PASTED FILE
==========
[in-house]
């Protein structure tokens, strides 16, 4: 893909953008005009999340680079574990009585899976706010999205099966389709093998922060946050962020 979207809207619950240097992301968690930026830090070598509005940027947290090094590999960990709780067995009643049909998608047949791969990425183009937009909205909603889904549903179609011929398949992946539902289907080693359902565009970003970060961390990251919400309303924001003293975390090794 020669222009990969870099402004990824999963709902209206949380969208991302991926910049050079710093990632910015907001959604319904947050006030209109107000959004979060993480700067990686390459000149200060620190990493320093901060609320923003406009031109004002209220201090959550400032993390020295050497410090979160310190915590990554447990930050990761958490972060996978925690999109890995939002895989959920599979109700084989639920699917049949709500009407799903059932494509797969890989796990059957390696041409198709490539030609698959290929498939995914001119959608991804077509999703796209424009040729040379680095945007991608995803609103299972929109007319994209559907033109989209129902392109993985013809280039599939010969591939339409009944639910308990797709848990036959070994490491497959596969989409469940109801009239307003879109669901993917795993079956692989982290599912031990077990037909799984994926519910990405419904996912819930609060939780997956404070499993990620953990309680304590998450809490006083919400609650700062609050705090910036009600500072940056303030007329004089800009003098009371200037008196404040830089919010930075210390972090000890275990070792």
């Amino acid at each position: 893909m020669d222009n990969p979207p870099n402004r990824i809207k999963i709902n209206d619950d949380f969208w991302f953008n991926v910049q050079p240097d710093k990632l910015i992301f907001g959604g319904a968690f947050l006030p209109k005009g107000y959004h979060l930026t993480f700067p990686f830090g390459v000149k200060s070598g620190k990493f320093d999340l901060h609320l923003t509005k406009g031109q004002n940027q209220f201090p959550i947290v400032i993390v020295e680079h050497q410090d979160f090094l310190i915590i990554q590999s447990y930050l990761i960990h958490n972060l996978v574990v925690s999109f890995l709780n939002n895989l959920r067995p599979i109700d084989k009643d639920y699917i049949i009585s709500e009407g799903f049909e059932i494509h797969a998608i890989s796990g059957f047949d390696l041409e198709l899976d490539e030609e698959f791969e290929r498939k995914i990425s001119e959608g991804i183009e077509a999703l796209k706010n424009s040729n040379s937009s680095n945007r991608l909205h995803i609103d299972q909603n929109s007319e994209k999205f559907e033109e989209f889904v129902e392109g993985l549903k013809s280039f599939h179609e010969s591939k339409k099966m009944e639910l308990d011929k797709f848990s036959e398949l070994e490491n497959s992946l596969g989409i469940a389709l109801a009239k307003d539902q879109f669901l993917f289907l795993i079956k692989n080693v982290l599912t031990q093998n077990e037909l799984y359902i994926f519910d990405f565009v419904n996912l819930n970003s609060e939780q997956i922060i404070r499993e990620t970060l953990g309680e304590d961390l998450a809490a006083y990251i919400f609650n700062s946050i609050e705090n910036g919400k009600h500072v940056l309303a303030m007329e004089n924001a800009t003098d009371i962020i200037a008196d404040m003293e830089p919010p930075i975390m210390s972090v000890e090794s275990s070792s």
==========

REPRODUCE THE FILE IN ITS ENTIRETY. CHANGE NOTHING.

[in-house]
């Protein structure tokens, strides 16, 4: 893909953008005009999340680079574990009585899976706010999205099966389709093998922060946050962020 979207809207619950240097992301968690930026830090070598509005940027947290090094590999960990709780067995009643049909998608047949791969990425183009937009909205909603889904549903179609011929398949992946539902289907080693359902565009970003970060961390990251919400309303924001003293975390090794 020669222009990969870099402004990824999963709902209206949380969208991302991926910049050079710093990632910015907001959604319904947050006030209109107000959004979060993480700067990686390459000149200060620190990493320093901060609320923003406009031109004002209220201090959550400032993390020295050497410090979160310190915590990554447990930050990761958490972060996978925690999109890995939002895989959920599979109700084989639920699917049949709500009407799903059932494509797969890989796990059957390696041409198709490539030609698959290929498939995914001119959608991804077509999703796209424009040729040379680095945007991608995803609103299972929109007319994209559907033109989209129902392109993985013809280039599939010969591939339409009944639910308990797709848990036959070994490491497959596969989409469940109801009239307003879109669901993917795993079956692989982290599912031990077990037909799984994926519910990405419904996912819930609060939780997956404070499993990620953990309680304590998450809490006083919400609650700062609050705090910036009600500072940056303030007329004089800009003098009371200037008196404040830089919010930075210390972090000890275990070792």
């Amino acid at each position: 893909m020669d222009n990969p979207p870099n402004r990824i809207k999963i709902n209206d619950d949380f969208w991302f953008n991926v910049q050079p240097d710093k990632l910015i992301f907001g959604g319904a968690f947050l006030p209109k005009g107000y959004h979060l930026t993480f700067p990686f830090g390459v000149k200060s070598g620190k990493f320093d999340l901060h609320l923003t509005k406009g031109q004002n940027q209220f201090p959550i947290v400032i993390v020295e680079h050497q410090d979160f090094l310190i915590i990554q590999s447990y930050l990761i960990h958490n972060l996978v574990v925690s999109f890995l709780n939002n895989l959920r067995p599979i109700d084989k009643d639920y699917i049949i009585s709500e009407g799903f049909e059932i494509h797969a998608i890989s796990g059957f047949d390696l041409e198709l899976d490539e030609e698959f791969e290929r498939k995914i990425s001119e959608g991804i183009e077509a999703l796209k706010n424009s040729n040379s937009s680095n945007r991608l909205h995803i609103d299972q909603n929109s007319e994209k999205f559907e033109e989209f889904v129902e392109g993985l549903k013809s280039f599939h179609e010969s591939k339409k099966m009944e639910l308990d011929k797709f848990s036959e398949l070994e490491n497959s992946l596969g989409i469940a389709l109801a009239k307003d539902q879109f669901l993917f289907l795993i079956k692989n080693v982290l599912t031990q093998n077990e037909l799984y359902i994926f519910d990405f565009v419904n996912l819930n970003s609060e939780q997956i922060i404070r499993e990620t970060l953990g309680e304590d961390l998450a809490a006083y990251i919400f609650n700062s946050i609050e705090n910036g919400k009600h500072v940056l309303a303030m007329e004089n924001a800009t003098d009371i962020i200037a008196d404040m003293e830089p919010p930075i975390m210390s972090v000890e090794s275990s070792s």